Next Generation Technologies
Chair: Dr Jacky Pallas, UCL
Panellists: Dr Mike Hubank, UCL Institute of Child Health; Dr Kostas Thalassinos, UCL Institute of Structural and Molecular Biology; Dr Alan Lowe, UCL Institute of Structural and Molecular Biology; Dr Janos Kriston-Vizi, MRC Laboratory of Molecular and Cell Biology, UCL
Presentations: [J.Kriston-Vizi] [K.Thalassinos]
Session Description:
Recent advances in DNA sequencing, mass spectrometry, super-resolution microscopy and high content imaging have all contributed to the explosion of data generated by researchers. New techniques require new software tools to collect, analyse and manage the data. Often the researchers developing new equipment also need to create the new software or collaborate with informaticians and computer scientists.

This session will explore how new technologies in life and medical science present new and significant challenges for researchers generating large amounts of data who require new methods of analysis.

Reliable, efficient, and readable software in the life and medical sciences
Chair: Dr James Hetherington, UCL
Panellists: Dr James Osborne, University of Oxford; Tim Booth, NERC Centre for Ecology and Hydrology; Dr Matt Clarkson, UCL Centre for Medical Image Computing
Presentations: [J.Osborne] [T.Booth] [M.Clarkson]
Session Description:
Despite increasing reliance on software in research, software created in research institutions often exhibits a number of characteristic flaws. Computational research tools are often fragile, of uncertain reliability, generally not sustainable or usable beyond the lifetime of a given project, and frequently hard for other researchers to read and understand. Institutions miss out on opportunities to increase the impact of their research by producing robust software deliverables that could be used and cited by their peers.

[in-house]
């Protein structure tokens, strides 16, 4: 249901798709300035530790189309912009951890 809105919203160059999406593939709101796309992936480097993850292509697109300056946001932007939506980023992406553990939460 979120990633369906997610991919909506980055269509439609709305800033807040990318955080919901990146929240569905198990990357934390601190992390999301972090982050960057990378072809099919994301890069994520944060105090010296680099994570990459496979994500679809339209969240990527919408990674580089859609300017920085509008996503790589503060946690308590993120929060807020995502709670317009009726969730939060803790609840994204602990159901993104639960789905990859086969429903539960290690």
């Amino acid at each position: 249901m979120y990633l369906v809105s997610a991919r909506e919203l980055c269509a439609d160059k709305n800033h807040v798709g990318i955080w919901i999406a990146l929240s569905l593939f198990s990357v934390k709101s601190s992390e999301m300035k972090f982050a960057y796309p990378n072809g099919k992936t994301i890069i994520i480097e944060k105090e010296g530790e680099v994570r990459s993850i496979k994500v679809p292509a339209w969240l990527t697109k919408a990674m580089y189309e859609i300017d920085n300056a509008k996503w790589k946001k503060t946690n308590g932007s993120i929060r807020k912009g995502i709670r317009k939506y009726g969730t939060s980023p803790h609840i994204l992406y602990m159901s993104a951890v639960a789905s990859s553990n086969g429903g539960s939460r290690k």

In this session, we will discuss processes and tools which help create successful, sustainable software for research in the life and medical sciences, discuss what can go wrong, and consider plans for how things can improve.

The Future of Personalised Medicine: Policy and Practice
Chair: Dr Barbara Prainsack, King's College London
Panellists: Dr Ingrid Geesink, Rathenau Instituut; Prof John Abraham, King's College London; Dr Jack Stilgoe, UCL
Presentations: [R.Kanso] [I.Geesink] [J.Abraham]
Session Description:
Although the term personalised medicine is used differently across disciplines and context of practice (and other terms – such as precision medicine, or stratified medicine – are used to refer to refer to some of the same imperatives and practices), in its most inclusive definition, personalised medicine signifies the consideration of individual characteristics – molecular or otherwise – at all stages of medicine, prevention, diagnosis, treatment, monitoring. The risks and benefit, the costs, and the societal and regulatory implications of personalised medicine are a much discussed subject. However, because personalised medicine is a broad umbrella for a wide variety of practices and technologies, assessing these factors cannot be done in abstract terms; it requires a detailed analysis of concrete cases, from which lessons for the larger domain can then be drawn.

Our session seeks to identify , and possibly address, some of the most pressing policy-challenges related to concrete instances of personalisation in health and medicine.

Start time: Fri, 28/06/2013 - 09:00
End time: Fri, 28/06/2013 - 18:30